A ccording to the World Bank, rural women comprise 43 percent of the agricultural labour force that produces, processes and prepares much of the food available in the world. In recognition of the contribution of these women, the UN celebrates the International Day for Rural Women on October 15. This day recognizes the role of rural women, including indigenous women, in enhancing agricultural and rural development, improving food security and eradicating poverty.
With temperatures rising, weather patterns changing and climate-related disasters becoming more frequent, food security has become a major challenge across the world, and especially in India. As key players in the country’s agriculture sector and those in charge of ensuring adequate nutrition for families, rural women are at the centre of this challenge. A FAO (Food and Agriculture Organization) report says that if women were given equal access to resources as men, agricultural yield could increase 2.5-4% in developing countries, enough to feed at least 100 million more undernourished people!
Empowering and investing in rural women is also pre-requisite to fulfilling the vision of the Sustainable Development Goals that aims to end poverty and hunger, protect the environment, improve health parameters and empower all women. This fact is reflected in the inspiring stories of women across the globe who have fought legal, social and cultural obstacles to bring about significant social and economical reforms in their communities.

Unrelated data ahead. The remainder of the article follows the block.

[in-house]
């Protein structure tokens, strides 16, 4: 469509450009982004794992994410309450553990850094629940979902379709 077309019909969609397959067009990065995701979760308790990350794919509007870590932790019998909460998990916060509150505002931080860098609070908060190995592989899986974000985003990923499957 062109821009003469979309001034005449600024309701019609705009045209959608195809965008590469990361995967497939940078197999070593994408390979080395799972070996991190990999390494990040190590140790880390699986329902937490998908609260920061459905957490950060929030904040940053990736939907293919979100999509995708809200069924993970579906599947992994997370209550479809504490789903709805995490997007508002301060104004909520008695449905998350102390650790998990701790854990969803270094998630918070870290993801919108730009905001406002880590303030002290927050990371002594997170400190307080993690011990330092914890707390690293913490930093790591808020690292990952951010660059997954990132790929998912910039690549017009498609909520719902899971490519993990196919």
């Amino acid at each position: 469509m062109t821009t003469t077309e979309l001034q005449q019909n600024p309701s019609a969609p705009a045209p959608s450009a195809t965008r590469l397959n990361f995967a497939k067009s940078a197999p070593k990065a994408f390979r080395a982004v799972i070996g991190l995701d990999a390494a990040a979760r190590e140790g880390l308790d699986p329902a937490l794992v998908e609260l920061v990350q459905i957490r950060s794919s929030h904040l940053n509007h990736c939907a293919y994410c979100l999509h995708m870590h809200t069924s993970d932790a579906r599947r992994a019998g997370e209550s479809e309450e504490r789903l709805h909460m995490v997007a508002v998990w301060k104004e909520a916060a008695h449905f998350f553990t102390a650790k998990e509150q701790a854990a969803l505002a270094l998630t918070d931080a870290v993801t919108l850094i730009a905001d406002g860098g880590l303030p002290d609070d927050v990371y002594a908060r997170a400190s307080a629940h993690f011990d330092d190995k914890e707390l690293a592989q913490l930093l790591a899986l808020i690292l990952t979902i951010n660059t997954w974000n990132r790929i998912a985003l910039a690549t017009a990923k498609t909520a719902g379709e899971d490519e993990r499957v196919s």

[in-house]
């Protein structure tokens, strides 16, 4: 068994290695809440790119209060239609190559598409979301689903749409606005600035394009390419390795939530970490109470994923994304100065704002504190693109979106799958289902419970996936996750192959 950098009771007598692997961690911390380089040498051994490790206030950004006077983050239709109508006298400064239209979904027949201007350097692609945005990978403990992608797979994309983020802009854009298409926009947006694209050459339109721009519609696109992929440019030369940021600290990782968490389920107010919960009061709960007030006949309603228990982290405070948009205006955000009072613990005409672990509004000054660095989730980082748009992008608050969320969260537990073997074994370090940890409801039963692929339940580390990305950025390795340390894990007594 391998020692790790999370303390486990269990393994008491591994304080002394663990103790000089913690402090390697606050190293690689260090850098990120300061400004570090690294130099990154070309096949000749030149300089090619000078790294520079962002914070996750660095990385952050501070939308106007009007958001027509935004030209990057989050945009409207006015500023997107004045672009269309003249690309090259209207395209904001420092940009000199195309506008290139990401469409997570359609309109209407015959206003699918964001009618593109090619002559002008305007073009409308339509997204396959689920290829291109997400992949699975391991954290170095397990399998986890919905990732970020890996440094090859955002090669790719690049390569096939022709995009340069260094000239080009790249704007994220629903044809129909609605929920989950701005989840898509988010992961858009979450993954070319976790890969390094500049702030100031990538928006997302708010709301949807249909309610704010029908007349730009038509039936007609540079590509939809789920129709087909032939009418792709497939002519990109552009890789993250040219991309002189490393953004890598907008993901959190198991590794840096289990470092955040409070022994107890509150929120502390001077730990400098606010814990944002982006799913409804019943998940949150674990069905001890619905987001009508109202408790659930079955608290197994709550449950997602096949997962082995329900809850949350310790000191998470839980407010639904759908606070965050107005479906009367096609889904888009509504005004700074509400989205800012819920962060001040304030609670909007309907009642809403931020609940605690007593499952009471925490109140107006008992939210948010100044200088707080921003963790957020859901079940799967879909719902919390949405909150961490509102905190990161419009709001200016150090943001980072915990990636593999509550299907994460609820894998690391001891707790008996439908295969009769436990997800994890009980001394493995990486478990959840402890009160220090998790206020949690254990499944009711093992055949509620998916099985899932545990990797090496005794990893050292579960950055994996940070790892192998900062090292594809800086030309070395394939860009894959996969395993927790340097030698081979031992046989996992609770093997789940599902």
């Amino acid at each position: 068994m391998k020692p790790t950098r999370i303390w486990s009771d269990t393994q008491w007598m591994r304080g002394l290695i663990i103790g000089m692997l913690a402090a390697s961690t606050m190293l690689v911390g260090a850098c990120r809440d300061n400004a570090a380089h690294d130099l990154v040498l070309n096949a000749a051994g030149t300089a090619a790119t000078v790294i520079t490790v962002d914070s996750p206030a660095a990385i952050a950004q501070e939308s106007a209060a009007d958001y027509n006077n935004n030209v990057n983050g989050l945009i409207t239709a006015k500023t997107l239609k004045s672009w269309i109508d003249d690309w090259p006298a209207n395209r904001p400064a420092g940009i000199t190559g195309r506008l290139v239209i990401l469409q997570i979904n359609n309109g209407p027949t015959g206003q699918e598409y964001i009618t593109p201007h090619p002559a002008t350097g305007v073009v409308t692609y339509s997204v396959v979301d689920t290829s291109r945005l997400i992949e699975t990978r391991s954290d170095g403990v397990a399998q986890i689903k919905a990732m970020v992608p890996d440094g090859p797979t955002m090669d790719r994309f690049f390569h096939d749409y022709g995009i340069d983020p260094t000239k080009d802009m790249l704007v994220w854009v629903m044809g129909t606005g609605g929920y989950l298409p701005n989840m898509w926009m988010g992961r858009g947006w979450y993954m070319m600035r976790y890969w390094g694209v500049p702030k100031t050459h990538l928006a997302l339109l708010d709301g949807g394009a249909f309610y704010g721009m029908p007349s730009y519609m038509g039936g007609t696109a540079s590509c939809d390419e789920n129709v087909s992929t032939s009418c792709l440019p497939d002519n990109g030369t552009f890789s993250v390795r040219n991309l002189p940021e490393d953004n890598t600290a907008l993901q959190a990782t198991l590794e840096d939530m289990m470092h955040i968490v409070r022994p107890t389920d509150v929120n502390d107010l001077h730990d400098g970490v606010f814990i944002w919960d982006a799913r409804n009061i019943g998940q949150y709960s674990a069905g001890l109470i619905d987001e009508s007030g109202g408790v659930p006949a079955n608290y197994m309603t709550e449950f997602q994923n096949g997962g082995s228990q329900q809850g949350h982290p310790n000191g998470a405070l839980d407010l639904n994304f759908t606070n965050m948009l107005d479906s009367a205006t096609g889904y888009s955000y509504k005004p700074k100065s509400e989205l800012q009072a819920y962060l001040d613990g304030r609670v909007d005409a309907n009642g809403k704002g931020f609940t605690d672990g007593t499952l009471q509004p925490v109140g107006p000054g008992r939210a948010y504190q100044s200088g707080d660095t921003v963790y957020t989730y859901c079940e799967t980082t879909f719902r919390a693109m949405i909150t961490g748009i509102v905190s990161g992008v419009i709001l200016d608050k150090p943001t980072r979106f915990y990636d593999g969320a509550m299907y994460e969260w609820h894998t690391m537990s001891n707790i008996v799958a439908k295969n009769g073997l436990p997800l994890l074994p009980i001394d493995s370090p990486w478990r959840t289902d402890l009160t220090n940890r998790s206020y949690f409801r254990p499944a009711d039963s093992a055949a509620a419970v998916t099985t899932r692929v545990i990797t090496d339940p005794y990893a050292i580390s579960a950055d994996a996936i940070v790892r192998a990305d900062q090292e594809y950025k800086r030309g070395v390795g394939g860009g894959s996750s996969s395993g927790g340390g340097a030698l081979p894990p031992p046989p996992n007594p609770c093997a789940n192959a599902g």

In honour of the International Day of Rural Women 2016, here are three incredible stories of rural women farmers in India who are making a difference in their communities and inspiring others in the process.
1. Rita Kamila
A self-sufficient farmer who has achieved a sustainable source of livelihood in one of the world’s top climate change hotspots, the Sunderbans, Rita Kamila has worked almost single-handedly on her land to achieve the right mix of farming and animal husbandry.
Known locally as a model farmer, Rita has successfully transitioned her farm to organic over the past few years and now grows several varieties of food crops. Using the ecologically sound practices of integrated farming, she has incorporated livestock and fish culture into her farm. She has also installed a bio-digester plant that generates bio gas from farm waste such as livestock manure and fish waste. The biogas is used as cooking fuel and the residue is judiciously recycled to provide nutrients to crops. Rita’s thriving farm has ensured that her family has plenty to eat round the year and she gained the respect of her fellow farmers, who stop by her farm for peer-to-peer exchanges.
2. Atram Padma Bai
The elected Sarpanch of eight villages with more than 2,000 farmers, 37-year-old Padma Bai was a tribal Girijan farmer who only cultivated cotton, oil seeds and pulses on her three acre land. In 2013, she used a Rs. 30,000 loan from the Fairtrade Premiums Committee to launch a Hiring Centre for agricultural tools.